Since it’s a teaching hospital, students would sometimes do the interview and have further discussions. Then at noon, sometimes he would see new patients that come in and they’d review the case. The last new patient could come in until 4 pm. Usually, there are three fellows that handle 20-30 patients, being divided among them.

[17:43] Taking Calls

When an emergency happens, a capacity consult is done. You basically assess the patient if they have the capacity to make decisions because they could be confused or delirious. And some of them want to leave the hospital, for example. So you sometimes need to make a note stating they cannot leave the hospital.

There’s another consult that they get when they need to assess the capacity of patients to make medical decisions. They also get emergencies when the patient gets agitated and they start throwing punches. And they’re being called for that so they can calm the patient down.

And if they cannot do that, they’d order emergency medications. And if they want to leave the hospital, they need to talk to patients to see if they have the capacity to understand the situation and the consequences of leaving the hospital.

'It's really difficult to save someone that has the capacity to leave the hospital and they can die at any moment.'Click To Tweet

[20:50] Life Outside of the Hospital

Walter says that he’s having the best work-life balance. He never felt he was stressed out or he had too much work since he started. Walter recommends that if you like internal medicine but you’re thinking of psychiatry, you can be double-boarded in medicine and psychiatry. Or you can do psychiatry and then do psychosomatics. And then you can give it a touch of addiction. As for Walter, he has done three boards but he feels he’s living the dream.

[22:57] The Training Path

You do four years and then one year of psychosomatic fellowship. It is an ACGME-approved fellowship as well as Addiction Fellowship which also takes another year. In his experience at Yale, you do a little bit of outpatient. You also get to do transplant clinics, geriatric clinics, and HIV clinics. Addiction is a whole different thing where you have different kinds of rotation as well.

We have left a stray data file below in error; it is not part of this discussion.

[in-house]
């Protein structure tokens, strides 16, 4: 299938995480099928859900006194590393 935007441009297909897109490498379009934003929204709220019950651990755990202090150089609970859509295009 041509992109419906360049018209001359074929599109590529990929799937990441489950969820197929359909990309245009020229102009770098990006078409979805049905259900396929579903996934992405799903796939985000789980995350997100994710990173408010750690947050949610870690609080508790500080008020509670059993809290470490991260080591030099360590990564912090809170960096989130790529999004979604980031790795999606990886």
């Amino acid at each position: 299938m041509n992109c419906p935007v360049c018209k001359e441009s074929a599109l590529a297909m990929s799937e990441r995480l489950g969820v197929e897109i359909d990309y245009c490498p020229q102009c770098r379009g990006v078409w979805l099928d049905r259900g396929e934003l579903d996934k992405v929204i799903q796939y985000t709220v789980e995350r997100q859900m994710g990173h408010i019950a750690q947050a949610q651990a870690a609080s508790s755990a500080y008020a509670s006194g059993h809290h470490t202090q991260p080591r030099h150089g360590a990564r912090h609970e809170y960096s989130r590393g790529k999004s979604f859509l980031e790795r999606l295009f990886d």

'Psychosomatic covers a lot from HIV to transplant to geriatric to women's health. Psychosomatic basically covers everything. 'Click To Tweet

[27:50] Message to Future Doctors When You’re Working with a Psychosomatic Specialist

Try to know the basics like recognizing and diagnosing depression and anxiety.  And if you diagnose it, talk to the patient. Try to give them treatment for that to prevent them from getting worse because depression leads to worsening.

Generalized anxiety causes the patient to not sleep well and not work well and everything could get worse. And if you treat it and you feel you don’t know more than that, then just do a referral as soon as possible and people like Walter would be happy to help.

[30:17] Other Specialties They Work the Closest With

They work a lot with OB-GYN, surgery, internal medicine, cardiology, general surgery, and endocrinology. Walter wished he could have told himself to just enjoy the ride and to not take himself seriously.

In the end, you will realize that this is a marathon. Things are never over because they keep going. You need to keep on working and keep going. So it’s important to just enjoy the ride.

'Enjoy the ride and don't take yourself too seriously.'Click To Tweet

[32:45] The Most and Least Liked Things

What he likes best about his specialty is the balance that he has. He feels happy and everyone around him is happy. What he likes the least, on the other hand, is that there are patients wherein there’s no longer anything you can do to help them. For instance, there’s no treatment for Schizophrenia and that’s frustrating.

[34:51] Major Future Changes Coming to the Field

Walter sees a lot of changes coming in the future. For example, IV ketamine is now being used to treat depression, especially in people who are suicidal. When people who don’t respond to antidepressants or anything else get IV ketamine, they could instantly switch from being suicidal to happy. And getting their weekly treatments can make a huge difference.

'New treatments are coming for depression. It takes time but it's amazing.'Click To Tweet

[37:07] Final Words of Wisdom

If he had to do it all over again, Walter would still be a psychosomatic psychiatrist and medicine specialist and he thinks it’s the best combination.

Finally, if this is something you’re interested in, and you’re in between psychiatry and internal medicine, Walter recommends that you consider doing Psychosomatic Medicine.